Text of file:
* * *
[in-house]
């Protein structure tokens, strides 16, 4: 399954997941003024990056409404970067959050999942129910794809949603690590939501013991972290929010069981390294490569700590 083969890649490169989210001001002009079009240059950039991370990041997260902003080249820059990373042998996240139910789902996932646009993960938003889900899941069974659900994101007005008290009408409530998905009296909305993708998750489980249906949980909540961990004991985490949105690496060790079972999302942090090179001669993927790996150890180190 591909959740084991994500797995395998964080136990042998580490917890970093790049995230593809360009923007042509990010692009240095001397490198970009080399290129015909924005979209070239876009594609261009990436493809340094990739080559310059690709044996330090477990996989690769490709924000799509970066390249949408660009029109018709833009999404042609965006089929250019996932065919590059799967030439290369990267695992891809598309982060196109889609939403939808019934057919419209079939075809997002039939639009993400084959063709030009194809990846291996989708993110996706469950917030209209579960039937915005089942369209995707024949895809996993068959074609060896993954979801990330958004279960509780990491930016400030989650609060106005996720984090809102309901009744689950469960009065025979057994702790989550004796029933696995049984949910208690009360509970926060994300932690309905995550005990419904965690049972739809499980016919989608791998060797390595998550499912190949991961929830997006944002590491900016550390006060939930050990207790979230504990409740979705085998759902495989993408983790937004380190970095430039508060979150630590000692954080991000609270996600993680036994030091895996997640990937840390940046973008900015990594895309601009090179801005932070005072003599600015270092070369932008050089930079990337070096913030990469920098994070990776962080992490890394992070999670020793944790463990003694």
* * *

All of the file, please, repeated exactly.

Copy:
[in-house]
């Protein structure tokens, strides 16, 4: 399954997941003024990056409404970067959050999942129910794809949603690590939501013991972290929010069981390294490569700590 083969890649490169989210001001002009079009240059950039991370990041997260902003080249820059990373042998996240139910789902996932646009993960938003889900899941069974659900994101007005008290009408409530998905009296909305993708998750489980249906949980909540961990004991985490949105690496060790079972999302942090090179001669993927790996150890180190 591909959740084991994500797995395998964080136990042998580490917890970093790049995230593809360009923007042509990010692009240095001397490198970009080399290129015909924005979209070239876009594609261009990436493809340094990739080559310059690709044996330090477990996989690769490709924000799509970066390249949408660009029109018709833009999404042609965006089929250019996932065919590059799967030439290369990267695992891809598309982060196109889609939403939808019934057919419209079939075809997002039939639009993400084959063709030009194809990846291996989708993110996706469950917030209209579960039937915005089942369209995707024949895809996993068959074609060896993954979801990330958004279960509780990491930016400030989650609060106005996720984090809102309901009744689950469960009065025979057994702790989550004796029933696995049984949910208690009360509970926060994300932690309905995550005990419904965690049972739809499980016919989608791998060797390595998550499912190949991961929830997006944002590491900016550390006060939930050990207790979230504990409740979705085998759902495989993408983790937004380190970095430039508060979150630590000692954080991000609270996600993680036994030091895996997640990937840390940046973008900015990594895309601009090179801005932070005072003599600015270092070369932008050089930079990337070096913030990469920098994070990776962080992490890394992070999670020793944790463990003694």